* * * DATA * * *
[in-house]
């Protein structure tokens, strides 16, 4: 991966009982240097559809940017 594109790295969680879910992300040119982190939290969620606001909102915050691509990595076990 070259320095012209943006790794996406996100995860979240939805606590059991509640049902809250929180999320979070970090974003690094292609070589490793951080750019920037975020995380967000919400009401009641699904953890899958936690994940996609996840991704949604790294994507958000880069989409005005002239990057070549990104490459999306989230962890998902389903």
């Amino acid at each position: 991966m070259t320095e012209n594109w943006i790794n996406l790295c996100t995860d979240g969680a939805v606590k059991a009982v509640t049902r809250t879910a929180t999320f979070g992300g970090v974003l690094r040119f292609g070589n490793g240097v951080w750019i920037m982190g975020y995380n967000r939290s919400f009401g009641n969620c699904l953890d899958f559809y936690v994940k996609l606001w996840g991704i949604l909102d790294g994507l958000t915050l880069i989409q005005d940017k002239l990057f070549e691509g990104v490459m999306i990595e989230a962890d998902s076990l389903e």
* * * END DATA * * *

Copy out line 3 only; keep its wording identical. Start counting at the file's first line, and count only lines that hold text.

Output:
């Amino acid at each position: 991966m070259t320095e012209n594109w943006i790794n996406l790295c996100t995860d979240g969680a939805v606590k059991a009982v509640t049902r809250t879910a929180t999320f979070g992300g970090v974003l690094r040119f292609g070589n490793g240097v951080w750019i920037m982190g975020y995380n967000r939290s919400f009401g009641n969620c699904l953890d899958f559809y936690v994940k996609l606001w996840g991704i949604l909102d790294g994507l958000t915050l880069i989409q005005d940017k002239l990057f070549e691509g990104v490459m999306i990595e989230a962890d998902s076990l389903e």